|Speaker:||Tim Ting Chen|
Department of Genetics
Harvard Medical School
|Topic:||An Algorithm for Peptide Sequencing via Tandem Mass Spectrometry|
|Date:||Thursday, April 20, 2000|
|Place:||Gould-Simpson, Room 701|
A protein is a sequence of amino acids. Given a large number of molecules of the same protein, the tandem mass spectrometry fragments every protein into a prefix subsequence and a suffix subsequence (at a random location in the sequence), and then measures the masses of these subsequences. A set of such masses is called a spectrum. We are asked to find a protein sequence such that its fragmentation pattern best explains this spectrum, given that (1) it is unknown whether a mass corresponds to a prefix or suffix subsequence; (2) some subsequences disappear in the experiments and do not show up in the spectrum; (3) there are noise in the spectrum; (4) some amino acid is modified (ie. phosphorylated) but the modification is unknown.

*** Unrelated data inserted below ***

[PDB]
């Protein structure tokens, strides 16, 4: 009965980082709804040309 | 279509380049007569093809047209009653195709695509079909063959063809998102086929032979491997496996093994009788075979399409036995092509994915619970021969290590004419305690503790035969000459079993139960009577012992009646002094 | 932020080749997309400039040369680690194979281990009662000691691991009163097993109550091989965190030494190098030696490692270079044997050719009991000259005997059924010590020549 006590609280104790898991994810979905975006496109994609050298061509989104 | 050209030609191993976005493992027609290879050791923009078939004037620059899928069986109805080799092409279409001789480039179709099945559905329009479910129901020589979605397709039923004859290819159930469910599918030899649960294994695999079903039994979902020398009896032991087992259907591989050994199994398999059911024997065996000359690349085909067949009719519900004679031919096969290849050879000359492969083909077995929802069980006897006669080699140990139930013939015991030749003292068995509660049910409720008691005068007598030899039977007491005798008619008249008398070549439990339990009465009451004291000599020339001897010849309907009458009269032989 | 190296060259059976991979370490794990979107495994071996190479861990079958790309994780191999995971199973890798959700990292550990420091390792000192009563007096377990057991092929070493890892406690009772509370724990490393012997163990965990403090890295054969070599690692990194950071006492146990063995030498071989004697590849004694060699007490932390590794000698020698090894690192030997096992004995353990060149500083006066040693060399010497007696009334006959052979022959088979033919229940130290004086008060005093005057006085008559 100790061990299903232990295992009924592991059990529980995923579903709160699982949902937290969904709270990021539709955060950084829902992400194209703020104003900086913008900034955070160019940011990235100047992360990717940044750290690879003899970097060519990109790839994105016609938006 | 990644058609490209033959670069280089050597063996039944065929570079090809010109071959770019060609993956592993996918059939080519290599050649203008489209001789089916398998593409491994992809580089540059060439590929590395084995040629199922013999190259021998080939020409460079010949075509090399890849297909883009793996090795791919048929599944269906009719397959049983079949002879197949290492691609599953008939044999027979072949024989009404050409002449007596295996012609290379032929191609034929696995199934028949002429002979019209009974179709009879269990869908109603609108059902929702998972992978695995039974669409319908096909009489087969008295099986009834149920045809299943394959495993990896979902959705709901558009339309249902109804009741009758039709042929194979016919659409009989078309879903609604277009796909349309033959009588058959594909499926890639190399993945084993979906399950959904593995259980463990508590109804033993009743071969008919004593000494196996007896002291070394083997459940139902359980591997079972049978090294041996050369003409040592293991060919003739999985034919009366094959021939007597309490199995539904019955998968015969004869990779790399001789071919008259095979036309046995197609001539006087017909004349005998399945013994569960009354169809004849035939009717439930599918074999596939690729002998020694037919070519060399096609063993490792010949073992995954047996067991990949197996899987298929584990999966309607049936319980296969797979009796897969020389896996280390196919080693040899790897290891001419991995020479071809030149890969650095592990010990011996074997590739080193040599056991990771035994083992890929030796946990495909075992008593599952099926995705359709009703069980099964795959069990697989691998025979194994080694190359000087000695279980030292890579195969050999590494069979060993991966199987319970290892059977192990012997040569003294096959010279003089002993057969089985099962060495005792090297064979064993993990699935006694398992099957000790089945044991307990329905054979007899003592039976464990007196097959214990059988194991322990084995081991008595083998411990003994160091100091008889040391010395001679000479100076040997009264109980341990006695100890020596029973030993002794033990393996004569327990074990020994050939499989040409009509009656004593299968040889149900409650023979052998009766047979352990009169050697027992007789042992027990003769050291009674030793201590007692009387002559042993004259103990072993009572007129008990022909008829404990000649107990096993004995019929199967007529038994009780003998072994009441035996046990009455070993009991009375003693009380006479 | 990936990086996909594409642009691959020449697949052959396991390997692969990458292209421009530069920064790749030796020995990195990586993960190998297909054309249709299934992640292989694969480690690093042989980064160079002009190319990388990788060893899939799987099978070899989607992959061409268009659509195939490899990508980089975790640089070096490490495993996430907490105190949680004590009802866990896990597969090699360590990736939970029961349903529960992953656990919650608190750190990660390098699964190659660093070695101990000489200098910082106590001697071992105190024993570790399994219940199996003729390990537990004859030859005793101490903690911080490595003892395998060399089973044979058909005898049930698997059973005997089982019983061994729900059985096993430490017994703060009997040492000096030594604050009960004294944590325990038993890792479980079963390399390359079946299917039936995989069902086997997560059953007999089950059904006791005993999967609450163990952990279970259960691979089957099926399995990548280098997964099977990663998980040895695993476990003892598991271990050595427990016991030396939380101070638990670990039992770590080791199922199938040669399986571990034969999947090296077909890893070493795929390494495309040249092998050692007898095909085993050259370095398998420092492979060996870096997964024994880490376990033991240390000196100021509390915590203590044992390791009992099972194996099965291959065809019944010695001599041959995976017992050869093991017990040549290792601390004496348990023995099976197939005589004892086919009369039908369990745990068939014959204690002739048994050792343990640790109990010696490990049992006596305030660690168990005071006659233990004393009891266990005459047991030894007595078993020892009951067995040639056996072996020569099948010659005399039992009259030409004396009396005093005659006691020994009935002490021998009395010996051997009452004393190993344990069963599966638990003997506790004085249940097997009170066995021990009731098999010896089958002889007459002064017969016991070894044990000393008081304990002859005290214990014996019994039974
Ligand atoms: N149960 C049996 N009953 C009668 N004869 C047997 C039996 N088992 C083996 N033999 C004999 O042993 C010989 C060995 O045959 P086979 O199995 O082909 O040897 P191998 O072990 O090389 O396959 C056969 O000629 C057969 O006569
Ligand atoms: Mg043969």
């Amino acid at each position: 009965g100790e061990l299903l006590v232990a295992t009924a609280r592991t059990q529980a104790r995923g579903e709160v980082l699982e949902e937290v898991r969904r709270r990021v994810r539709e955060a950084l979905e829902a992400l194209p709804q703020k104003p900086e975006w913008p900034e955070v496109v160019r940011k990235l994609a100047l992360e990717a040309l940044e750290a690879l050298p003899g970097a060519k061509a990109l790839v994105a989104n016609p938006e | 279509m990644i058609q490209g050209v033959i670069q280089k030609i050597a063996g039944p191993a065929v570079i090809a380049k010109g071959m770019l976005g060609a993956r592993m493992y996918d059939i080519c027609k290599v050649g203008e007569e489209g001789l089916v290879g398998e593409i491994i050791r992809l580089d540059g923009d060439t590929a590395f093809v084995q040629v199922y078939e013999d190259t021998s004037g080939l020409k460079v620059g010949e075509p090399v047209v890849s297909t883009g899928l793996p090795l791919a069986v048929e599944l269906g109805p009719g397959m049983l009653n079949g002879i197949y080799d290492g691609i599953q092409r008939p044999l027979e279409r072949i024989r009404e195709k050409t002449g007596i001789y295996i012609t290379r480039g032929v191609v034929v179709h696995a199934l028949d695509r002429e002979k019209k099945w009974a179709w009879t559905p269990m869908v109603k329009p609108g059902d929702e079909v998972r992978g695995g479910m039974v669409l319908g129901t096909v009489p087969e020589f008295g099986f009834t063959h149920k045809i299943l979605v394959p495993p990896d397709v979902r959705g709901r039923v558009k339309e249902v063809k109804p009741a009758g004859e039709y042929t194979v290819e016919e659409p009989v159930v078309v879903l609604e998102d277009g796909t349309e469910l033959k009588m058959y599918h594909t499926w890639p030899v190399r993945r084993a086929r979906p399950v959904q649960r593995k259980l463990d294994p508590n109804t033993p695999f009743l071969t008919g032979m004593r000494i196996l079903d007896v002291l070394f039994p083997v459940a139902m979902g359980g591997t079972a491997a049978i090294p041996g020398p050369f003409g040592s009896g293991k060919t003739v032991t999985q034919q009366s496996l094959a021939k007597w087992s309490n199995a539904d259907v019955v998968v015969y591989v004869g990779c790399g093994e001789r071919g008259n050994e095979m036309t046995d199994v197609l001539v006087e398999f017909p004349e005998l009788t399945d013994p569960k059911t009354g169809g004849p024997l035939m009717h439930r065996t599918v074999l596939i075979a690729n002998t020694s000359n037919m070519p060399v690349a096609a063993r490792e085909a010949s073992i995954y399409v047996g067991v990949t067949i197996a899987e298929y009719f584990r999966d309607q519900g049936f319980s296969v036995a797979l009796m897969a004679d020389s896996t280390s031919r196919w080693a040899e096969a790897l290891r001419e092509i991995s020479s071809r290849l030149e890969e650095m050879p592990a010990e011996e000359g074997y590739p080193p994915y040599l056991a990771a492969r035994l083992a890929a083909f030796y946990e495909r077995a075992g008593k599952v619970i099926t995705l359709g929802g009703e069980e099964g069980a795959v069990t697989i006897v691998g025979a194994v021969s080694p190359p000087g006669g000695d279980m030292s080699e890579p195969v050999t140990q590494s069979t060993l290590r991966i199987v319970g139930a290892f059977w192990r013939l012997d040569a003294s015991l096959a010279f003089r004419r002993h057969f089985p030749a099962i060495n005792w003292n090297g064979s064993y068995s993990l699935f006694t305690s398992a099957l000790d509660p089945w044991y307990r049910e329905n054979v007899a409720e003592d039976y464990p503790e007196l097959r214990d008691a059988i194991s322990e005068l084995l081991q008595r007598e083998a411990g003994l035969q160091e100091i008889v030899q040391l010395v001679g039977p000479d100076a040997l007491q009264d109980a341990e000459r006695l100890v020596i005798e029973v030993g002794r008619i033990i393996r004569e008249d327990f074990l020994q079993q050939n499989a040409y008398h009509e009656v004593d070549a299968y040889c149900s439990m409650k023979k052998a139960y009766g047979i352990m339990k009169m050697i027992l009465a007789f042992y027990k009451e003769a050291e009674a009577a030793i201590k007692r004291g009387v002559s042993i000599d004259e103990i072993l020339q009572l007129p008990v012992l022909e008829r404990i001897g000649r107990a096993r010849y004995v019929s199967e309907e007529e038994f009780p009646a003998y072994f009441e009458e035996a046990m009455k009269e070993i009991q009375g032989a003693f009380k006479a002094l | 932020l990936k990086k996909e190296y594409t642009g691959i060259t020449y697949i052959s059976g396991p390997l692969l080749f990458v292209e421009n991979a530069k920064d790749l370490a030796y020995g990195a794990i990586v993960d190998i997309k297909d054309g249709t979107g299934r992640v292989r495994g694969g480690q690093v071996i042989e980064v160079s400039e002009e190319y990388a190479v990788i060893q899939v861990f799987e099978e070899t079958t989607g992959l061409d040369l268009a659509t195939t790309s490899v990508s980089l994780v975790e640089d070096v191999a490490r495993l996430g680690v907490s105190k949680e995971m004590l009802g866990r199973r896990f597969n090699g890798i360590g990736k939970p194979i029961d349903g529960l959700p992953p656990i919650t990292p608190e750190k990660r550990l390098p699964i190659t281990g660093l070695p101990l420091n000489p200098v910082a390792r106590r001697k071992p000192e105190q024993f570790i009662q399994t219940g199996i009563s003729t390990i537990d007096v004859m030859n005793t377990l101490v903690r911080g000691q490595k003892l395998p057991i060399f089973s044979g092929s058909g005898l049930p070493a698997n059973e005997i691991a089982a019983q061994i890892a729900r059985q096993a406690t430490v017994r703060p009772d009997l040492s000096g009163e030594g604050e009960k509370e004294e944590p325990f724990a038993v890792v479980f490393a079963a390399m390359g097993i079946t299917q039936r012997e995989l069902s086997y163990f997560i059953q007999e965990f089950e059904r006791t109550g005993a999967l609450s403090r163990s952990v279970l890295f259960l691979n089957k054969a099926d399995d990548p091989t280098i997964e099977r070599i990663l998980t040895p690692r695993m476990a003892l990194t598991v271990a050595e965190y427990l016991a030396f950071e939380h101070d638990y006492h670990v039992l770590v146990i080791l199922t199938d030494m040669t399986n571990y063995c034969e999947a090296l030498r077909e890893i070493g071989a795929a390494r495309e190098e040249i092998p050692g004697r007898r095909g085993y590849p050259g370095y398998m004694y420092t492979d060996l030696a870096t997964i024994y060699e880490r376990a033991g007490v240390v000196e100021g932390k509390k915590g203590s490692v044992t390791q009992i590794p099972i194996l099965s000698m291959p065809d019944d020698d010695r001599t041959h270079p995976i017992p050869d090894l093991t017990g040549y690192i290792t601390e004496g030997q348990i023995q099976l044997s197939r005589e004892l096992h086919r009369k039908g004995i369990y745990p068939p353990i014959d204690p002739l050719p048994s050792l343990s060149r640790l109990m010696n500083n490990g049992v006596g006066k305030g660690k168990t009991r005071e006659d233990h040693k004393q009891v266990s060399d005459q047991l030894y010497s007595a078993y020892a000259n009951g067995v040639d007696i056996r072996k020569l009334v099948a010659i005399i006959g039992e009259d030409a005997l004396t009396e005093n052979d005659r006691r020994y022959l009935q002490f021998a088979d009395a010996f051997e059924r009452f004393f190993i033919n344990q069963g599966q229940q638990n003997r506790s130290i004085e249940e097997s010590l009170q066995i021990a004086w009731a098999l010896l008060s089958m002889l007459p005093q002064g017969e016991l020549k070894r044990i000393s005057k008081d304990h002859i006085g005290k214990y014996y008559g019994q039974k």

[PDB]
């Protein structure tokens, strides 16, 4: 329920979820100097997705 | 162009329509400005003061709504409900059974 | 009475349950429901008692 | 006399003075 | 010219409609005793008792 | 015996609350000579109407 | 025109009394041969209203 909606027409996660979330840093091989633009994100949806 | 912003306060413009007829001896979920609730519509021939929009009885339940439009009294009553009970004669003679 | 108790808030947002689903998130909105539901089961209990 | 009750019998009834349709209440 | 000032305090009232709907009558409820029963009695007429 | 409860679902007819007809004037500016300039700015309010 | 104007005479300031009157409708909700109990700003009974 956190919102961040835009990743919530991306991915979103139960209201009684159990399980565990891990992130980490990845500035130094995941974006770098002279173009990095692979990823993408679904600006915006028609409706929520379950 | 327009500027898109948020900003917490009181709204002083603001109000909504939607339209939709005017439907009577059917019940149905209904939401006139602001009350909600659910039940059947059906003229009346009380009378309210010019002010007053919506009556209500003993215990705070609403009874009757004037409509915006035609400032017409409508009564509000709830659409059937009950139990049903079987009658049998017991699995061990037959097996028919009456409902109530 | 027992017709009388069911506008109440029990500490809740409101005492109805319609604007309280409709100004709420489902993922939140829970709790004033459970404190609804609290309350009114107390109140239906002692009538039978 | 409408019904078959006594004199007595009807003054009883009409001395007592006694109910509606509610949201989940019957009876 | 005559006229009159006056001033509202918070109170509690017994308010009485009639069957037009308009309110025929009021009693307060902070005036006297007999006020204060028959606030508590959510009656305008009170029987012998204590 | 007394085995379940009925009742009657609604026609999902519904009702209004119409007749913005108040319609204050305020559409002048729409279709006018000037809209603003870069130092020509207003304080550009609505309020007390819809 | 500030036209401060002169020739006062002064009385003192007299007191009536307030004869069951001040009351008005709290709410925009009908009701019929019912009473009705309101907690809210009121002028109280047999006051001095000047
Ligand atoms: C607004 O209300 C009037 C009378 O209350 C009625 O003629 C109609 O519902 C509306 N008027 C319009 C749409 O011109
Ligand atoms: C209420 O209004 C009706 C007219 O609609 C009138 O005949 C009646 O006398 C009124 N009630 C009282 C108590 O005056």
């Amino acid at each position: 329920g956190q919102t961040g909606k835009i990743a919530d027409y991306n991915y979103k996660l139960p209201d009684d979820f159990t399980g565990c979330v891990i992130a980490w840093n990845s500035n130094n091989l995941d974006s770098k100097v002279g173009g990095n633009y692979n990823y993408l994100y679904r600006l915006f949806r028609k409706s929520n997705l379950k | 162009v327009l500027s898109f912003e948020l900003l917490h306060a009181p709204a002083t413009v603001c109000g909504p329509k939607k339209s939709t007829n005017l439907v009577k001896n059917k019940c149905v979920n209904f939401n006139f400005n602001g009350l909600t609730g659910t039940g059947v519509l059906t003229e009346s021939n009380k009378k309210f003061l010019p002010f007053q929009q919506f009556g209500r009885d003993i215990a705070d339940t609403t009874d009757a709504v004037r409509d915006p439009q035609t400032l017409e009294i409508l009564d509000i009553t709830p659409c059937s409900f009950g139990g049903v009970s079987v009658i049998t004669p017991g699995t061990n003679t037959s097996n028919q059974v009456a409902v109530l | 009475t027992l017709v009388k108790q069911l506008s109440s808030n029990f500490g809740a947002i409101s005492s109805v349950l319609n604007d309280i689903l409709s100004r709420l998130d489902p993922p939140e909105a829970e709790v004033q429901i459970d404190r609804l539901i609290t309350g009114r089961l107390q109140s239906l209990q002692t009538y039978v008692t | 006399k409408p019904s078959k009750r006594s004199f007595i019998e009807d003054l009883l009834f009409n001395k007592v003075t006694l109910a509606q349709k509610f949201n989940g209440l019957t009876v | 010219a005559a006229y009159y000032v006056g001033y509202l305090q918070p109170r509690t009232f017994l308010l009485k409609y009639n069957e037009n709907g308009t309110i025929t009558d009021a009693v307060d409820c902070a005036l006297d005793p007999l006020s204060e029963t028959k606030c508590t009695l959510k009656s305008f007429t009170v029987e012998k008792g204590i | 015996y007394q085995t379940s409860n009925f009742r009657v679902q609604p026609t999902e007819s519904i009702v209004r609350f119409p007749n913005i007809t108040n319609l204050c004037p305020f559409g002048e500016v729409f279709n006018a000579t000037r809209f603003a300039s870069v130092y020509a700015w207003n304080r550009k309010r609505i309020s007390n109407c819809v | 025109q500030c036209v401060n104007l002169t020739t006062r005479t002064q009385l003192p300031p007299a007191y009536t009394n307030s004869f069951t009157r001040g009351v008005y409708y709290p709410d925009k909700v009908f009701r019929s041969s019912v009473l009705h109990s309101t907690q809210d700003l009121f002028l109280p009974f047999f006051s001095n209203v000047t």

We designed an algorithm which first converts a spectrum into a graph and then finds an optimal path on this graph. The algorithm is implemented and tested in the real experimental data successfully.